SARS-CoV-2 antigen and antibody prevalence among UK staff working with cancer patients during the COVID-19 pandemic.


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David Favara, Karen McAdam, Anthony Cooke, Alex Bordessa-Kelly, Ieva Budriunaite, Sophie Bossingham, Sally Houghton, Rainer Doffinger, Nicola Ainsworth, Pippa Corrie

Abstract

Background

Guidelines for managing potentially immunosuppressed cancer patients receiving non-surgical anticancer therapies currently focus on testing patients for SARS-CoV-2 (COVID-19) RNA. The value of routinely testing staff treating cancer patients is not known. 

Method

Patient-facing oncology department staff at work during the COVID-19 pandemic consented to have a nasopharyngeal swab SARS-CoV-2 antigen test by polymerase chain reaction (PCR) and blood tests for SARS-CoV-2 antibody using a laboratory Luminex-based assay and a rapid point-of-care (POC) assay on 2 occasions 28 days apart in June and July 2020.

Results

434 participants were recruited: nurses (58.3%), doctors (21.2%), radiographers (10.4%) and administrators (10.1%). 82% were female; median age 40-years (range 19-66). 26.3% reported prior symptoms suggestive of SARS-CoV-2 infection and 1.4% tested PCR-positive prior to June 2020. All were PCR-negative at both study day 1 and 28. 18.4% were SARS-CoV-2 sero-positive on day 1 by Luminex, of whom 42.5% also tested positive by POC. 47.5% of Luminex sero-positives had antibodies to both nucleocapsid (N) and surface (S) antigens. Nurses (21.3%) and doctors (17.4%) had higher prevalence trends of Luminex sero-positivity compared with administrators (13.6%) and radiographers (8.9%) (p=0.2). 38% of sero-positive participants reported previous symptoms suggestive of SARS-CoV-2 infection, a 1.9-fold higher odds than sero-negative participants (p=0.01). 400 participants re-tested on day 28: 13.3% were Luminex sero-positive of whom 92.5% were previously positive and 7.5% newly positive. Nurses (16.5%) had the highest seroprevalence trend amongst staff groups (p=0.07). 32.5% of day 1 sero-positives became sero-negative by day 28: the majority being previously reactive to the N-antigen only (p<0.0001).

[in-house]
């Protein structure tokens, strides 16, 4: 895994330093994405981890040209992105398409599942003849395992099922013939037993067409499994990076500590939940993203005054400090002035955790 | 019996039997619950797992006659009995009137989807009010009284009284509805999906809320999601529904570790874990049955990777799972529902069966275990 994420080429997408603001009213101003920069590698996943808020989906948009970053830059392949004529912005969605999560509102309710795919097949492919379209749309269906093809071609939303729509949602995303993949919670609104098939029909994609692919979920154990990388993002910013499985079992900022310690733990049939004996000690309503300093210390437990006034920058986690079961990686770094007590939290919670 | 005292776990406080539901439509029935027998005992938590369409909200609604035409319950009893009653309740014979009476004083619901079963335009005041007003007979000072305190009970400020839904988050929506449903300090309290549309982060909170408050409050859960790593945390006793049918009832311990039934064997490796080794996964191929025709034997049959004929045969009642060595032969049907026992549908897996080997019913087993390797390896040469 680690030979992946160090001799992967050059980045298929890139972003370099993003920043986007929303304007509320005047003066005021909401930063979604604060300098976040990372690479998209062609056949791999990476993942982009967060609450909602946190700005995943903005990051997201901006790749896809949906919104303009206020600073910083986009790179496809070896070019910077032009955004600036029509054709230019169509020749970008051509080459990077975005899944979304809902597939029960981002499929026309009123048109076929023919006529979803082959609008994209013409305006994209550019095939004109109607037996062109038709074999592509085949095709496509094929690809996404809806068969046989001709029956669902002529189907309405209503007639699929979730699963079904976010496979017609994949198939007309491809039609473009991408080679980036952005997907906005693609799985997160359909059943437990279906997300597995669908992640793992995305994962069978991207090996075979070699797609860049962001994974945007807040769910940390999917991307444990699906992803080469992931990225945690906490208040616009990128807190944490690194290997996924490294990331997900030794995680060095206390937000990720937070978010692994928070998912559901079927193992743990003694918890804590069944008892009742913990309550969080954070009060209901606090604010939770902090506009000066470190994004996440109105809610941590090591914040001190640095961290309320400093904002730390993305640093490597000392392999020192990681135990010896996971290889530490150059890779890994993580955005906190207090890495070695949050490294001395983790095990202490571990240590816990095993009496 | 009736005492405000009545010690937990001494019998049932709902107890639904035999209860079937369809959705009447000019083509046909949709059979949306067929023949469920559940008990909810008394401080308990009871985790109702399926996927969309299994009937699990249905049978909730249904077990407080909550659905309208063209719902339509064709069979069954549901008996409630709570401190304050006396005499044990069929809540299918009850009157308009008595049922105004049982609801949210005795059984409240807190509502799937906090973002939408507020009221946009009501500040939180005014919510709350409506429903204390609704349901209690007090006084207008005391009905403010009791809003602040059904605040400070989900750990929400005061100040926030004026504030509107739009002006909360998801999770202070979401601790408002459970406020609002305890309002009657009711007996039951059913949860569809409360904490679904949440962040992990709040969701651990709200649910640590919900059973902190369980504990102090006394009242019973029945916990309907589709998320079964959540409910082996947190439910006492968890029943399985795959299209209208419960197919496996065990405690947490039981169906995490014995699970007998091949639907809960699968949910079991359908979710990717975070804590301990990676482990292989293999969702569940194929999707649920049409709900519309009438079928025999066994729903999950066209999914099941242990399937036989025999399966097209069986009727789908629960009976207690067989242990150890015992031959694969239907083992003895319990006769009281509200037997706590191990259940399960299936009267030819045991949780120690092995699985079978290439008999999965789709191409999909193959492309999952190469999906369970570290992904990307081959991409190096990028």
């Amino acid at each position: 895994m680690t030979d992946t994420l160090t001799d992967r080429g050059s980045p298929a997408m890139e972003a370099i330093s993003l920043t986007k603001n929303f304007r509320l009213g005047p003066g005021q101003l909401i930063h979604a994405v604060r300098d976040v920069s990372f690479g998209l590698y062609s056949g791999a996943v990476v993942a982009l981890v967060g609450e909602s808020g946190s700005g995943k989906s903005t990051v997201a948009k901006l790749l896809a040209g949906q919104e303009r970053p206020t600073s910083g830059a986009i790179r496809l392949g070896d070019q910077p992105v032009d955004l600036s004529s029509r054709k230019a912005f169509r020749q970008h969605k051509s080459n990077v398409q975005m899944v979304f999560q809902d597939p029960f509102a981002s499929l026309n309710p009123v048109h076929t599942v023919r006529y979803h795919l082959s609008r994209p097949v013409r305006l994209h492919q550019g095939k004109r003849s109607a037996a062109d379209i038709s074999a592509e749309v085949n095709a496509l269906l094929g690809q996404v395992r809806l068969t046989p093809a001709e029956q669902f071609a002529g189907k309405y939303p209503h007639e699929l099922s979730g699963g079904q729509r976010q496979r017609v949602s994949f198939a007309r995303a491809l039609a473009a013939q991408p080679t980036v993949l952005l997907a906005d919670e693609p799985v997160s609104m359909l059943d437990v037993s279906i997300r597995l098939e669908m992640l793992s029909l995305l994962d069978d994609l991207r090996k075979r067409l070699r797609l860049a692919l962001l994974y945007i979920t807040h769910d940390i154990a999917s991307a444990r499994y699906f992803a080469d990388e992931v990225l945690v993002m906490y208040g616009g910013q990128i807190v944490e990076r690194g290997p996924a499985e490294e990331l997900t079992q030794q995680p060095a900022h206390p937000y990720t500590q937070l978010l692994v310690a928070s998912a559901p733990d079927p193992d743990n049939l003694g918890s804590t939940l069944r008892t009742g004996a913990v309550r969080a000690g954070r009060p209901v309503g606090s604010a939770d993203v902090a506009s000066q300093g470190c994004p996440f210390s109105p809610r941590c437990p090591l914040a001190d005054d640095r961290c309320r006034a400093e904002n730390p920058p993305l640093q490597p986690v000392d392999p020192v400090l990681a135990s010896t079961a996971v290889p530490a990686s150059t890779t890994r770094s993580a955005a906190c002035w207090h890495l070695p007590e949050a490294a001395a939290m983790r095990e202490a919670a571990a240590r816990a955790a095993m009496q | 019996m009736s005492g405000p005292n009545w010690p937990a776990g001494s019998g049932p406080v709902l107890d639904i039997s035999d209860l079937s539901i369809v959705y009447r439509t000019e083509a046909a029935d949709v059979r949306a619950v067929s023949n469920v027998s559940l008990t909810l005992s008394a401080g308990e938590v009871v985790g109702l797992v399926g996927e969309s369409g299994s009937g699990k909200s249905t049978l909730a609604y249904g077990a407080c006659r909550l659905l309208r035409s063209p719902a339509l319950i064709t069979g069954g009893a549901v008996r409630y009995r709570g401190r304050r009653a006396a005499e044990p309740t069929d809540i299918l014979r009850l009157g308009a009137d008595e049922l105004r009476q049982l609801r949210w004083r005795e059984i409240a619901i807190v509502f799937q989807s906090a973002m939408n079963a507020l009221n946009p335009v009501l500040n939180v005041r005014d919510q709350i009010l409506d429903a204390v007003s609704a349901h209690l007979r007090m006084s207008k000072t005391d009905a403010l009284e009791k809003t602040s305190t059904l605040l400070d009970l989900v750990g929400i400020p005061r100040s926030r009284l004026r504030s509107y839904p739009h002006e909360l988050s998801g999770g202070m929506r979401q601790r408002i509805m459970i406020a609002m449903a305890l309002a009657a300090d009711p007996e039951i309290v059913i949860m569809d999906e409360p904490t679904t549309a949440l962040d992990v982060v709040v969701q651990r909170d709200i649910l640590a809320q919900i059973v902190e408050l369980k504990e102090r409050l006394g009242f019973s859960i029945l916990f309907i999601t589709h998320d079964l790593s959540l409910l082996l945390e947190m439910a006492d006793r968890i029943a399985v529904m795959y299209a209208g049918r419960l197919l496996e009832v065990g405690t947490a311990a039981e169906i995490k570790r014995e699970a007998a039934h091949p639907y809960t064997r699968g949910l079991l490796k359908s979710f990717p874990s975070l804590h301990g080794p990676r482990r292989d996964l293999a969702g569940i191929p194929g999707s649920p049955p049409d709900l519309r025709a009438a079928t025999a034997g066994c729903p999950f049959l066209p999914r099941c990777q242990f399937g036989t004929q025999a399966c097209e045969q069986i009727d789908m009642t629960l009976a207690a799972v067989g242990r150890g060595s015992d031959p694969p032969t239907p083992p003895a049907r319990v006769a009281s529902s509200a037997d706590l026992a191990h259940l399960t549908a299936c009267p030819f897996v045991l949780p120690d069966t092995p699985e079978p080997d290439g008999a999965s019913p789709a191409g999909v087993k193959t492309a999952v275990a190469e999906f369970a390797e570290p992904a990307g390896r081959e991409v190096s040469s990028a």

Conclusion

The high prevalence of SARS-CoV-2 IgG sero-positivity in oncology nurses, and the high decline of positivity over 4 weeks supports regular antigen and antibody testing in this staff group for SARS-CoV-2 as part of routine patient care prior to availability of a vaccine.

Impact statement

This is the first study specifically investigating SARS-CoV-2 exposure in UK patient-facing oncology staff at work during the peak of the COVID-19 pandemic (March-June 2020), with results justifying incorporating SARS-CoV-2 PCR and antibody testing of oncology nurses into guidelines for managing cancer patients treated with non-surgical anticancer treatments prior to availability of a functional vaccine.